I'm not sure why a language works in the way it does is a question that has an answer. Languages evolve and develop their rules and systems over time; there is no planned purpose which would imply a reason for a particular rule. It is as it is, simply.

Note that we can use that to replace the relative pronouns which and who, not whose and not the relative adverbs where and when. We also do not use that in non-defining relative clauses.


I'm afraid we don't offer a proofreading or correction service on LearnEnglish. We're a small team and it's just not possible for us to do this. We focus on explaining difficult areas of English and offering advice to learners.


The sentence you quote in your third question is incorrect. You need to include the auxiliary verb be when forming the present continuous and not only use the -ing form:

We are going there right now.



The LearnEnglish Team

About your third question. Even if 'We going there right now' was used as a noun phrase, it's still incorrect. Because the 'we' are definite, meaning it can't be restricted in any ways. So, you have to use the unrestrictive usage of a relative clause. And in addition, personal pronouns can't be restricted, so there can't be any modifiers in the back of them. (Helping you as a neighbor country citizen. I hope the relationship between South Korea and Japan gets better. It's detrimental to both of us.)

Submitted by Lal on Tue, 16/06/2020 - 09:07

Hello Sir This is the video that I wanted to show you. In the above sentence can I use 'which' instead of 'that' Please let me know Thank you. Regards Lal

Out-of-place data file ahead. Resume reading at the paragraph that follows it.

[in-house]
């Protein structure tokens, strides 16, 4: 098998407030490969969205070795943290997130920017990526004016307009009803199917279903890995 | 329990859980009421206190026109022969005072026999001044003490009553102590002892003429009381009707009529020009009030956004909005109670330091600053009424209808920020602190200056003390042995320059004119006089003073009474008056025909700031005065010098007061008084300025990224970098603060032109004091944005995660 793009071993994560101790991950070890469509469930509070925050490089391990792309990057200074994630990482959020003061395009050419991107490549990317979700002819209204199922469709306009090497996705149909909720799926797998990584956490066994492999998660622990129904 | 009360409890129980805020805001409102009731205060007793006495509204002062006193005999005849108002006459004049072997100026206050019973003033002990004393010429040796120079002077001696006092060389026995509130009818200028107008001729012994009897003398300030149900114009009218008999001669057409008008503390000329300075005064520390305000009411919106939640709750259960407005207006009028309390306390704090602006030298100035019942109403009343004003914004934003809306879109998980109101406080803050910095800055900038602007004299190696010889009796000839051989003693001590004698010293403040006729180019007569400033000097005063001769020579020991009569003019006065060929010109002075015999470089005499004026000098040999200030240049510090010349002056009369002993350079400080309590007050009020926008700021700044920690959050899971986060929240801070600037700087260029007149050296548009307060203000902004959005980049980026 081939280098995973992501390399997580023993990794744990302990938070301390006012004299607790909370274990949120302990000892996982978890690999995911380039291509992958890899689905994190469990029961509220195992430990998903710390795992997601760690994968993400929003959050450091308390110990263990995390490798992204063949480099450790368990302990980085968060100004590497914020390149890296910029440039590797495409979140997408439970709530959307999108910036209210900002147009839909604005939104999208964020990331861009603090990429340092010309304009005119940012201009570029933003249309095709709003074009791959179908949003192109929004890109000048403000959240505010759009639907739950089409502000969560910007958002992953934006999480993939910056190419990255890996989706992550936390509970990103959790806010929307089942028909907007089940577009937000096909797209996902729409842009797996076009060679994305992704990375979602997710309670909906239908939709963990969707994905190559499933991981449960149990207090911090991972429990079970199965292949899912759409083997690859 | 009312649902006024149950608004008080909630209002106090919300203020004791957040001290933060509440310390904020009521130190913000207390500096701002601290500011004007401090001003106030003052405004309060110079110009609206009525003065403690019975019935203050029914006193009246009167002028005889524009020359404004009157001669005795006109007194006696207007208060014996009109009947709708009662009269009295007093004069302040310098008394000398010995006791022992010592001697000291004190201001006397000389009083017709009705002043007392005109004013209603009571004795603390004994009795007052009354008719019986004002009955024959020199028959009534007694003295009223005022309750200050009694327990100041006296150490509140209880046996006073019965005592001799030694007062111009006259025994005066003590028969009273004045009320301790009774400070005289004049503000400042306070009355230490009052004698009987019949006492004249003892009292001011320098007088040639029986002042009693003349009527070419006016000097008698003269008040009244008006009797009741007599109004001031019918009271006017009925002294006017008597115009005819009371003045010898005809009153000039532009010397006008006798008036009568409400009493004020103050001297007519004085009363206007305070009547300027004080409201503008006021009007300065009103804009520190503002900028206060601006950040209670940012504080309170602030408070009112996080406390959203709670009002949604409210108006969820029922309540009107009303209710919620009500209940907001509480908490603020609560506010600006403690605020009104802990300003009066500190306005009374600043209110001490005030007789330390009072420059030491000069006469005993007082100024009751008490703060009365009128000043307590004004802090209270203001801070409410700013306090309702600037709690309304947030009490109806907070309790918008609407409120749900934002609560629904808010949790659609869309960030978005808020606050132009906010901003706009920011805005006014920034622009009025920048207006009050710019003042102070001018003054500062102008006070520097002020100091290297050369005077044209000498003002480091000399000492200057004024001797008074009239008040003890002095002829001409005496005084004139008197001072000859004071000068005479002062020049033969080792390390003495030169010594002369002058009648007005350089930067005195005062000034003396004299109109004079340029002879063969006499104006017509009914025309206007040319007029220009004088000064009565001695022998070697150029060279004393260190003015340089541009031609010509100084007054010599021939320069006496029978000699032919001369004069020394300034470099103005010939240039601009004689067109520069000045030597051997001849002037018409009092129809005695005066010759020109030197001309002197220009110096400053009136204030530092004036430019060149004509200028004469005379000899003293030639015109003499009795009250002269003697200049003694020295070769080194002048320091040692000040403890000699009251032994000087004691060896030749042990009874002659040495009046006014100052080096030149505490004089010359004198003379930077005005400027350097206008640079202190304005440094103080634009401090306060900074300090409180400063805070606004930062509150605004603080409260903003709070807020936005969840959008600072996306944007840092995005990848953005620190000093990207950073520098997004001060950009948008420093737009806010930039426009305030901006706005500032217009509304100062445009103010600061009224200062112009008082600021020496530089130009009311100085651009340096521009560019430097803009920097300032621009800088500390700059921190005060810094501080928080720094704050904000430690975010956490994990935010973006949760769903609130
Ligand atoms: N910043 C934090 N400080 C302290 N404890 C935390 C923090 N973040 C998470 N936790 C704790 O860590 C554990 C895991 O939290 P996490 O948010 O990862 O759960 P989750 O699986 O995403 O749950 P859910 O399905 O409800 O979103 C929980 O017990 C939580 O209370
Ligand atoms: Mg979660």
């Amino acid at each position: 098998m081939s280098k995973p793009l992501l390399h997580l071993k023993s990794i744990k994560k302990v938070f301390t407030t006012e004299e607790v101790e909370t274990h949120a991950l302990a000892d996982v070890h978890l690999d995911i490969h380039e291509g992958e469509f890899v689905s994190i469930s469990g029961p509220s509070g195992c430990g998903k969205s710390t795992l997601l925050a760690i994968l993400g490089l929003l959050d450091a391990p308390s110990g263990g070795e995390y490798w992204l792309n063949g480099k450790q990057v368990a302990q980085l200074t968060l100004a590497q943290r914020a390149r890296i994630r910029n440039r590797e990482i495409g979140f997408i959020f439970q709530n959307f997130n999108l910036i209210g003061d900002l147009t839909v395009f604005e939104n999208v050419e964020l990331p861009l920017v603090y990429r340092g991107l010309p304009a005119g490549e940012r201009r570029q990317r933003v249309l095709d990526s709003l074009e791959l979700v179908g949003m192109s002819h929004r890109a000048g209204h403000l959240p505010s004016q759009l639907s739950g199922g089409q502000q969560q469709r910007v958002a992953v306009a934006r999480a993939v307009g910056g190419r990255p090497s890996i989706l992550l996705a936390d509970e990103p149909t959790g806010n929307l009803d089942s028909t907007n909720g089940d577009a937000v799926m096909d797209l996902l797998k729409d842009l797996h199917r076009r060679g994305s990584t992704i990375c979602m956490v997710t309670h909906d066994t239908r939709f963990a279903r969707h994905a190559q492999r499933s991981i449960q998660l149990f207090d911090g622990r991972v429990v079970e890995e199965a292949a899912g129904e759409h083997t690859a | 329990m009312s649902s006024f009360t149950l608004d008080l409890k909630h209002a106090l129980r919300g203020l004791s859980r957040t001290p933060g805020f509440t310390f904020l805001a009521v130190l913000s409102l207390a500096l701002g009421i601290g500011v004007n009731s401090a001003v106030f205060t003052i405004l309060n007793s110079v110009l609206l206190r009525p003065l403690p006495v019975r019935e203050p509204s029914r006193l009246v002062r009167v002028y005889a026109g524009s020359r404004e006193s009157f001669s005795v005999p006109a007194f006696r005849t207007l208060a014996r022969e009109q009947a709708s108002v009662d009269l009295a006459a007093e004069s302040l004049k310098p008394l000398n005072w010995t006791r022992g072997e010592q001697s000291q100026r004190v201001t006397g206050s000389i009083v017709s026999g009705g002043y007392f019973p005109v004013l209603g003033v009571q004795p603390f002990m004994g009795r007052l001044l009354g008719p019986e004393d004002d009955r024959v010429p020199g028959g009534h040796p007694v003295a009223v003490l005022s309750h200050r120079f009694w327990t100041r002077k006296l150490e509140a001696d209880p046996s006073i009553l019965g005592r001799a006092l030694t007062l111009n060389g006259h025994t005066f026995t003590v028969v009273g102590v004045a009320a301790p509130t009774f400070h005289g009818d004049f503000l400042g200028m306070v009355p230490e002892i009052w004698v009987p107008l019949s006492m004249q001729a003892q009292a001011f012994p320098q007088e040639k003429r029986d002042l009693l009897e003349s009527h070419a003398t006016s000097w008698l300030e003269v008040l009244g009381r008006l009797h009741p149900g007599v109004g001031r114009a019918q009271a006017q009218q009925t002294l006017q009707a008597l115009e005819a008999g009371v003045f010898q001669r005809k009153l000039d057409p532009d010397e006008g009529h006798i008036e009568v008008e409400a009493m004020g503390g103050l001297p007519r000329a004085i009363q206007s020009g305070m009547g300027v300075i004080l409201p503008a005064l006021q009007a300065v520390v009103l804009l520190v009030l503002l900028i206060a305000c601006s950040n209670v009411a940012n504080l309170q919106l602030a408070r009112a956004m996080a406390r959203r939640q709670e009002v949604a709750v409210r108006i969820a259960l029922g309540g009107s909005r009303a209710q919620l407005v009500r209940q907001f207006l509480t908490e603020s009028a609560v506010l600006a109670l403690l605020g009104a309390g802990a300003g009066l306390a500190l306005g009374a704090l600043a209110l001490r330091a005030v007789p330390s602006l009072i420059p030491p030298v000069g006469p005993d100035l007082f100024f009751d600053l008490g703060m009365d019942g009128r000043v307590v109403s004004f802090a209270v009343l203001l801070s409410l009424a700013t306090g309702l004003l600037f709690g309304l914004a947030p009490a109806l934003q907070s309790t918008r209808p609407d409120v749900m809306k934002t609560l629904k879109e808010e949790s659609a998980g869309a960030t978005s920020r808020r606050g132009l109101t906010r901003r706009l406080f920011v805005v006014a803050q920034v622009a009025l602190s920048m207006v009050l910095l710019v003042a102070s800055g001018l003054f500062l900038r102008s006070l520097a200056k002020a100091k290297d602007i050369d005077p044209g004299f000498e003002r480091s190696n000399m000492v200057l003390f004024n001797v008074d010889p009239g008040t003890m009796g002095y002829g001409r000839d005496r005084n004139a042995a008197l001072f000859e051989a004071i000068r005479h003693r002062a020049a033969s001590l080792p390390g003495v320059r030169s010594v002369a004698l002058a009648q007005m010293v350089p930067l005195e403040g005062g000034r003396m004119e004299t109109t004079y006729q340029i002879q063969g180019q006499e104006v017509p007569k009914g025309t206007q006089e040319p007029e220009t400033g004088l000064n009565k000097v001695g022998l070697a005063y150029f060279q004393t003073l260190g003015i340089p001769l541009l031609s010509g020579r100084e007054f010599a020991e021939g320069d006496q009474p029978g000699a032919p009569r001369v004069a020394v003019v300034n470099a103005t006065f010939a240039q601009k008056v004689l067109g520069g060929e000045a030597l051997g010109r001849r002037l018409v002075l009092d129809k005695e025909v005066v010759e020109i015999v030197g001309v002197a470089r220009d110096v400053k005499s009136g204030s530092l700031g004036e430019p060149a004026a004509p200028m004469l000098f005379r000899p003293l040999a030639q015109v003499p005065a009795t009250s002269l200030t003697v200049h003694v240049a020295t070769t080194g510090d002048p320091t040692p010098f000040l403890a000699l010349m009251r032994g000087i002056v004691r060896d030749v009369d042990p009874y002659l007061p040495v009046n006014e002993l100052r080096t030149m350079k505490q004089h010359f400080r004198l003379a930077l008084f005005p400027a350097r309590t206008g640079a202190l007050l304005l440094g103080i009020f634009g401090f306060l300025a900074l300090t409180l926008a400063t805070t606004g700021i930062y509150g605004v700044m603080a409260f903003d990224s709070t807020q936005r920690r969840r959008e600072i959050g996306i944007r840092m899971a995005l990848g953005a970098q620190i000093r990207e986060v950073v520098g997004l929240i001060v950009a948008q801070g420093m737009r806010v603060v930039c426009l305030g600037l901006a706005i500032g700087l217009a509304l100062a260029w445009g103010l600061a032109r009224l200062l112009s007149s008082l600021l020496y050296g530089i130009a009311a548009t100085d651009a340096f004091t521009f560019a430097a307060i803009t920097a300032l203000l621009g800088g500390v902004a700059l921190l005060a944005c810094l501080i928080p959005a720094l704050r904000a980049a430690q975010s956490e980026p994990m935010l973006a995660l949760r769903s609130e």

Hello Lal,

Yes, both which and that are possible here. It's also possible to omit the relative pronoun entirely.



The LearnEnglish Team

Submitted by claudiaxxx on Sun, 14/06/2020 - 11:26

Hello, I have a question. In the sentence "He visited his uncle who often lent him money" -who often lent him money' is the relative clause. But which Syntactic Function (sub,obj,adv,compl,pred) does it have? I'm between an Adverbial and an Object, I'm not sure. kind regards

Hello claudiaxxx

There are different terms out there, but I'd say that it's an object predicative -- it modifies the object 'his uncle'.

All the best


The LearnEnglish Team

Hello, please if you can solve for me this exercise. Thanks in advance. Write a new sentence as similar as possible in meaning to the original sentence. Use the words given in bold letters. 1. You look awful. Have you been unwell . As though ____________________________________________________ 2. Unfortunately he was driving very fast. If only __________________________________________________ 3. We really ought to pay the bill now . It’s time ______________________________________________________ 4.Taking the later flight would be preferable for me . Would sooner_____________________________________________________

Submitted by Tenzin Thinley on Wed, 10/06/2020 - 15:30

Hello Respected Sir/Madame, Can I omit all the relative pronouns in defining relative clause. Please answer these. It is very important. On your online content. It says that we can omit (who, whom and that) when they are object of defining relative clause. Then what about other relative pronoun like "where and when". Can we omit these and any other relative pronoun. I really need your help . Yours sincerely Tenzin Thinley